What is Periodontal Ehlers-Danlos (pEDS)?

pEDS is one of the most recent EDS types to be described at the genetic level, caused by a disease-causing variant in the genes C1R and C1S. pEDS can have varying features including skin fragility, easy bruising and sometimes joint hypermobility; however what is unique about pEDS is that every individual with this condition has severe inflammation of the gums (periodontitis) often starting in childhood.

What is periodontitis?

Periodontitis is inflammation of the gums and supporting structures. It damages the soft tissue and destroys the bone supporting the teeth which leads to early tooth loss. In the general population, this process is a relatively common condition and is something dentists are looking to prevent through regular six monthly check-ups. In the wider EDS community, we are aware that teeth and gum problems such as periodontitis are seen more frequently than in the general population.

The key difference with pEDS oral problems, compared to the other types of EDS, is the severity of gum disease and recession, which often starts in childhood or in early teenage years. For individuals with pEDS, their periodontitis often leads to loss of their teeth, with a number of our patients having full dentures and tooth implants in their 20s. Also, loss of a structure called “attached gingiva” is seen in patients with pEDS and can be noticed by an experienced clinician and/or dentist simply by looking carefully at the gums.

History of pEDS

Reports of pEDS have been mentioned as early as 1972, when an individual was described as having EDS type symptoms such as slow healing wounds and abnormal looking scars, along with severe periodontitis which caused early loss of his teeth. Shortly following this, several separate reports were published describing other individuals who also had extensive periodontitis, together with varying severities of other symptoms related to EDS. These individuals were then classified as having EDS type VIII, which we now refer to as pEDS.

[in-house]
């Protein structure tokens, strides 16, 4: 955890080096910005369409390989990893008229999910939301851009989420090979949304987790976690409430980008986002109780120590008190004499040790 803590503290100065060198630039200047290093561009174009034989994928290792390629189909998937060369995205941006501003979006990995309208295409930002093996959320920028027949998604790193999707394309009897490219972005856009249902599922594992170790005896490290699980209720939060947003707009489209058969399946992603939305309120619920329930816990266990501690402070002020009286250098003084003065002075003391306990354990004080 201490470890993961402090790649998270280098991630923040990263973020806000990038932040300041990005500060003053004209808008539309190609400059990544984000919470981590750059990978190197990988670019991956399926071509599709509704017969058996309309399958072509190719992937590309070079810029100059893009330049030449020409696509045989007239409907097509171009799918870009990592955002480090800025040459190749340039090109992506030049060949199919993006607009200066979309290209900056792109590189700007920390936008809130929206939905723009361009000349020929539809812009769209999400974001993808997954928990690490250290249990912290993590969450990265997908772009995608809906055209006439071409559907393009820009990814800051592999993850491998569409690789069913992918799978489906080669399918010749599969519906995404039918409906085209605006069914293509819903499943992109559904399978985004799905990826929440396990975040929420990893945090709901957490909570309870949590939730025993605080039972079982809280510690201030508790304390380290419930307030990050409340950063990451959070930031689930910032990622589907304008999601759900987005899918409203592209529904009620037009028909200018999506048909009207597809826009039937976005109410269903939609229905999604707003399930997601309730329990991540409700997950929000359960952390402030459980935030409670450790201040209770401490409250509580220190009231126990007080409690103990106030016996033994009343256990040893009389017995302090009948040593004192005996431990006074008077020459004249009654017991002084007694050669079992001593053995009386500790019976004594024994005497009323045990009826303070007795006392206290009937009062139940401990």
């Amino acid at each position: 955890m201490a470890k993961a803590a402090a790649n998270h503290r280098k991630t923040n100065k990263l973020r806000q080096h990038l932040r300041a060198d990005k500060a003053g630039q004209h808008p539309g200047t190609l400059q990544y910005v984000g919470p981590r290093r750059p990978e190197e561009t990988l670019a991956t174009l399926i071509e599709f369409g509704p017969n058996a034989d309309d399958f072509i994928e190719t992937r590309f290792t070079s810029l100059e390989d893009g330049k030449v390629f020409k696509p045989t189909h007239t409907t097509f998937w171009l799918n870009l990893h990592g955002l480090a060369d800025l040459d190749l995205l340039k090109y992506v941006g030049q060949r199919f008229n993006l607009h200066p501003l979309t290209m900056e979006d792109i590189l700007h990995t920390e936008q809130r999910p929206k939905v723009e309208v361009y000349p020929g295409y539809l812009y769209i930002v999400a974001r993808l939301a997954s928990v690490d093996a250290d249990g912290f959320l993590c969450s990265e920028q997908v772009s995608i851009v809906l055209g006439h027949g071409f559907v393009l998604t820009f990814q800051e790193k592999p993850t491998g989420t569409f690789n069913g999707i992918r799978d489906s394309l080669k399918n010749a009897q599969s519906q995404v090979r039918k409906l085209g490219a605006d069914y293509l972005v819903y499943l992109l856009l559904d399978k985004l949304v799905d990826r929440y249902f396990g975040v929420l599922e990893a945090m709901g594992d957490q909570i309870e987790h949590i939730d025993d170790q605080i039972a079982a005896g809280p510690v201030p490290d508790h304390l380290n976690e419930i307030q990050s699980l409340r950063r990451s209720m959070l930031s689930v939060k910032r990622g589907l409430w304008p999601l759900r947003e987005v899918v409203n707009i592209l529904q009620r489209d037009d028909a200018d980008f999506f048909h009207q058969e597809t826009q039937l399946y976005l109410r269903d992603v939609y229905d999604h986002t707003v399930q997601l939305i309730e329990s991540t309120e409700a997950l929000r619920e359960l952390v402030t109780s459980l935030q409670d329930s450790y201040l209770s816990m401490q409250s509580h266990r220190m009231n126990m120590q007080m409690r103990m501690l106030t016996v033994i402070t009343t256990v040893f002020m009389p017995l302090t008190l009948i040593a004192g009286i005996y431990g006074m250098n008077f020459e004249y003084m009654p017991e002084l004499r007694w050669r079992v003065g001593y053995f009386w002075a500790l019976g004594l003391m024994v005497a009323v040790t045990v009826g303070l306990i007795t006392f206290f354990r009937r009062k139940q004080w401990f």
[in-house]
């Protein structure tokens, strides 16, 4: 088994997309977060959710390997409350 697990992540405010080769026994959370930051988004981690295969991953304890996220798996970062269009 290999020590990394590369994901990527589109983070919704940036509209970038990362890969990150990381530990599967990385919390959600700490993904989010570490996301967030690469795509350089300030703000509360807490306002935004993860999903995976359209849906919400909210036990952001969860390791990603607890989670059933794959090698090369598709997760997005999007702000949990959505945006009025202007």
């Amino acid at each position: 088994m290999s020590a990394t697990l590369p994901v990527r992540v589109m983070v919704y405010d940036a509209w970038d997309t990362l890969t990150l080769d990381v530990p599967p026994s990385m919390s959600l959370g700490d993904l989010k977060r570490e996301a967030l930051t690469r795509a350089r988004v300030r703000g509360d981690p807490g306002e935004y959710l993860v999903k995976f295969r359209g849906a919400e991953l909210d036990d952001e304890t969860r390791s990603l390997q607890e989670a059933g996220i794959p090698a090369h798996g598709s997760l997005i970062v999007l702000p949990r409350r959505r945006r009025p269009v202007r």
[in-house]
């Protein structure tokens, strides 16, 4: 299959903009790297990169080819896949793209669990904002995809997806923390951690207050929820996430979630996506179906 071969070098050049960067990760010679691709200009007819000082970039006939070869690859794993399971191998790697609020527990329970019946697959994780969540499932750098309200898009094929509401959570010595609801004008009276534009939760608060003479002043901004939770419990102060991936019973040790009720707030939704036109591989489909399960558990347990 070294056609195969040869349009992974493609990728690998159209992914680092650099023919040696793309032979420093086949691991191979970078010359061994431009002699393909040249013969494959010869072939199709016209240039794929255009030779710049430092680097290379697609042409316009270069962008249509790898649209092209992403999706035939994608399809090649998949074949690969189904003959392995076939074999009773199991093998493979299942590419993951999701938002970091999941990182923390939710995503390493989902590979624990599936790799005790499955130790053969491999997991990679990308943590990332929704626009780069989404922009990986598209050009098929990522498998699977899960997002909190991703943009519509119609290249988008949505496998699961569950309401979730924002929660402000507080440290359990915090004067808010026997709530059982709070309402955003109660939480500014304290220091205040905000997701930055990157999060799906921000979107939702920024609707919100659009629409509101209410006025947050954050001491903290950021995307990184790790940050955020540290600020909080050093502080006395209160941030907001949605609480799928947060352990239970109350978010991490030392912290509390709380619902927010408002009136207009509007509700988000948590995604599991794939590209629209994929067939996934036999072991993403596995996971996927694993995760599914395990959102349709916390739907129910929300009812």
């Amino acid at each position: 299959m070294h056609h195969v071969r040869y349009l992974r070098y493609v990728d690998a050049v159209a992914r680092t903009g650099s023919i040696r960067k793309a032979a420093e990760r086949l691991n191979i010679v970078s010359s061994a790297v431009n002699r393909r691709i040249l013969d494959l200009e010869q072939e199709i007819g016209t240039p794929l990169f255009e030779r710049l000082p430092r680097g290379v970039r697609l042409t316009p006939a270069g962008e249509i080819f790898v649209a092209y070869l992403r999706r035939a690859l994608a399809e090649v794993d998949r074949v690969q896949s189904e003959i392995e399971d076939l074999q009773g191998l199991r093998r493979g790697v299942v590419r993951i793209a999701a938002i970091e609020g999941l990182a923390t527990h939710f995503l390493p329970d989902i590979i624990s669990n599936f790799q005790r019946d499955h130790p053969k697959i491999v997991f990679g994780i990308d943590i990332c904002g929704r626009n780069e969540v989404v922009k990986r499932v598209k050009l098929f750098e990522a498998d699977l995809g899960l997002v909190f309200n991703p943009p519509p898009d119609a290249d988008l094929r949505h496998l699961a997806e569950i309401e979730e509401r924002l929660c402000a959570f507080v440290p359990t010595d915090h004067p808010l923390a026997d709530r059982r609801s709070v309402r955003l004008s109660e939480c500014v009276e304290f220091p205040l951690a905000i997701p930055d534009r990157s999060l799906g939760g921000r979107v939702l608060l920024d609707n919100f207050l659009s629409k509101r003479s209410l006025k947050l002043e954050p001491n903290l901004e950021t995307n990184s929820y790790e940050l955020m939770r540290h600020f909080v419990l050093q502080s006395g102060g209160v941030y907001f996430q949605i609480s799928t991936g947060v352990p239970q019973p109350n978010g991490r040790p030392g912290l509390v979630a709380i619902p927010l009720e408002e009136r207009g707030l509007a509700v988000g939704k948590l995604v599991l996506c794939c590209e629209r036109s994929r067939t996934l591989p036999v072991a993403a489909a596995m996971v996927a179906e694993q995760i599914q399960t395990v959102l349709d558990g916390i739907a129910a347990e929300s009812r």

Scientists began to actively look for a possible genetic cause for pEDS in the early 2000s. At this time, our understanding of the genetics was still relatively limited, however research into three large families with pEDS symptoms suggested that the condition might be linked to a region on chromosome 12. In 2016, an international collaboration with samples from over 100 individuals with suspected pEDS used an advanced genetic technology called exome sequencing, which looks for genetic changes in all of our 20,000 genes. This research found that almost all of the individuals recruited had disease-causing variants in one of two genes: C1R and C1S, both located on chromosome 12. These genes make proteins that play an important role in our innate immune system, which may explain the early onset and severe periodontitis.

Signs & Symptoms of Periodontal EDS

Periodontitis and receding gums is a defining feature

The significant characteristic of pEDS, compared to the other EDS types, is:

  • early onset of periodontitis, thinning/ receding gums and inflamed gums (which often appear red, puffy and bleed easily) often in teenage years.
  • Fragile skin, with easy bruising leading to discolouration of skin on the lower legs is common

Similar to some other types of EDS, many individuals with pEDS have: